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A building joint is a junction where building elements meet without applying a static load from one element to another. When one or more of these vertical or horizontal elements that meet are required by the local building code to have a fire-resistance rating, the resulting opening that makes up the joint must be firestopped in order to restore the required compartmentalisation.
Such joints are often subject to movement, as a function of the building's design basis. For a sample certification listing indicating fire tested motion, click here. Firestops must be able to demonstrate the ability to withstand operational movement prior to fire testing. Firestops for such building joints can be qualified to UL 2079 -- Tests for Fire Resistance of Building Joint Systems.
Whether or not the building elements forming the joint have a fire-resistance rating, the joint design must still consider the anticipated operational movement of each joint. Timing is also important, as freshly poured concrete shrinks  particularly during the first few months of a new building, potentially causing joint size changes.
Firestopping at the "perimeter slab edge", which is gaps between the floors and the backpan of the curtain wall or precast concrete panels, slow the passage of fire and combustion gases between floors. The firestop at the perimeter slab edge is considered a continuation of the fire-resistance rating of the floor slab. The curtain wall itself, however, is not ordinarily required to have a rating. Fire compartmentalisation is based upon compartments enclosed on all sides to avoid fire and smoke migration beyond each engaged compartment. A non-fire-resistance rated curtain wall prevents the complete compartment (or envelope) from being fire-resistance rated. The provision of firestopping at the joint of the floor slab and curtain wall can still add to the overall fire safety of the building by slowing the advance of the fire in the building interior from floor to floor. The use of fire sprinklers has been shown to mitigate the spread of fire by keeping the fire from growing to a size large enough to cause structural damage and break the exterior glass. If the building is not equipped with sprinklers, the fire can travel up the outside of the curtain wall if the glass on the floor of fire origin is shattered due to radiant heat, causing flames to lick up the outside of the building, resulting in the glass in floors above to break. Falling glass can endanger pedestrians, firefighters and firehoses below. An example of mode of fire spread is the First Interstate Bank Fire in Los Angeles, California. This building is now the Aon Center.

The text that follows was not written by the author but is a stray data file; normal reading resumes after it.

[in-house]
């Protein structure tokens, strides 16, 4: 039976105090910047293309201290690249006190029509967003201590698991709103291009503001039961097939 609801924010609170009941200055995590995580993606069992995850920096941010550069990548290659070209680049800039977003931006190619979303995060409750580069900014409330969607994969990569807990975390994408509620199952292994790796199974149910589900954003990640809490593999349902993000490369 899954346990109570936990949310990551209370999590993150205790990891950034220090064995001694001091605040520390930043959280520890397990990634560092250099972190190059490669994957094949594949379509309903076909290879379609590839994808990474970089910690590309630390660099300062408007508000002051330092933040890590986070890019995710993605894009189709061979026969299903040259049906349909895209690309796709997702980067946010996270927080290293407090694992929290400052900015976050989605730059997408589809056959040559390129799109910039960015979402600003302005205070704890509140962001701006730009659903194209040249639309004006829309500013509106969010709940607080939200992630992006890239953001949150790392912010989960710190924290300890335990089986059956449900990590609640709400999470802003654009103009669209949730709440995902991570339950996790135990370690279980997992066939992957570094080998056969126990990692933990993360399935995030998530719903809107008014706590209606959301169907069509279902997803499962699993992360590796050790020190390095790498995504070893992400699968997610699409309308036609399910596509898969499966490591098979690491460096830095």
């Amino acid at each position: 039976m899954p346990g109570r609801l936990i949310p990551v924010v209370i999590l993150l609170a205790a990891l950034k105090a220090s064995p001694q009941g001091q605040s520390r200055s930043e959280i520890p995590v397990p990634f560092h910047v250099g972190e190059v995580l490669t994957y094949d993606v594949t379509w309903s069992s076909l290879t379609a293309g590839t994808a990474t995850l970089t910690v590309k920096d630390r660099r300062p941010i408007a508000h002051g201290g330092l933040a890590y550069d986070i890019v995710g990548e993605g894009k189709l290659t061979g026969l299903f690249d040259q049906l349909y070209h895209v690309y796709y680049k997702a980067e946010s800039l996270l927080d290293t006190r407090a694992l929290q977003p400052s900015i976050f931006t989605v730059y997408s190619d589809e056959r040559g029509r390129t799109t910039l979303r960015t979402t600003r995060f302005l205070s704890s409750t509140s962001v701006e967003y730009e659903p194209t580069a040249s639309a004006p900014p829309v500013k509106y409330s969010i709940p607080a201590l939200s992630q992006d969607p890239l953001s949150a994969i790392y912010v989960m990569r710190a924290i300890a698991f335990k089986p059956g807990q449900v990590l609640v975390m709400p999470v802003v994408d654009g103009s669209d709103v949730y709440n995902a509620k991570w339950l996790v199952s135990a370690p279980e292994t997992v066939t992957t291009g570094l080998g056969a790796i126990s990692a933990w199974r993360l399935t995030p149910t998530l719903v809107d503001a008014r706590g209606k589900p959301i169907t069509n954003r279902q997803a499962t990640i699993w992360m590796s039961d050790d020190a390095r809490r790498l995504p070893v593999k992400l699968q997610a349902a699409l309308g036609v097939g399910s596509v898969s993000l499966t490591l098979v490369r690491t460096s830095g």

The fire leapfrogged up the tower by shattering the glass. The exterior curtain wall aluminium skeleton holding the glass failed. Exceptionally sound cementitious spray fireproofing also helped to delay and ultimately to avoid the possible collapse of the building, by preventing the steel building structure from reaching the critical temperature at which steel weakens and can no longer hold its intended load. This fire proved the positive, collective effect of both active fire protection (sprinklers) to control fire size in its incipient stages, and passive fire protection (fireproofing) if the fire sprinklers are not effective.
Where fire-resistance rated wall assemblies, be they masonry or drywall, meet the underside of the floor slab above, a movement joint results, which can be subject to compression, as the freshly placed concrete cures and shrinks all over a new building. This joint must be firestopped in a flexible manner. For concrete block walls that are not load-bearing, the contractor is often instructed to stop the wall about 25mm short of the slab above. The drywaller has to fasten a track to the underside of the slab above, which holds the metal studs. The drywall is then either stopped short allowing for a flexible buffer to be inserted or caulked in place, or one may use purpose-made tracks that hold the studs but permit up and down movement without damage to the system.
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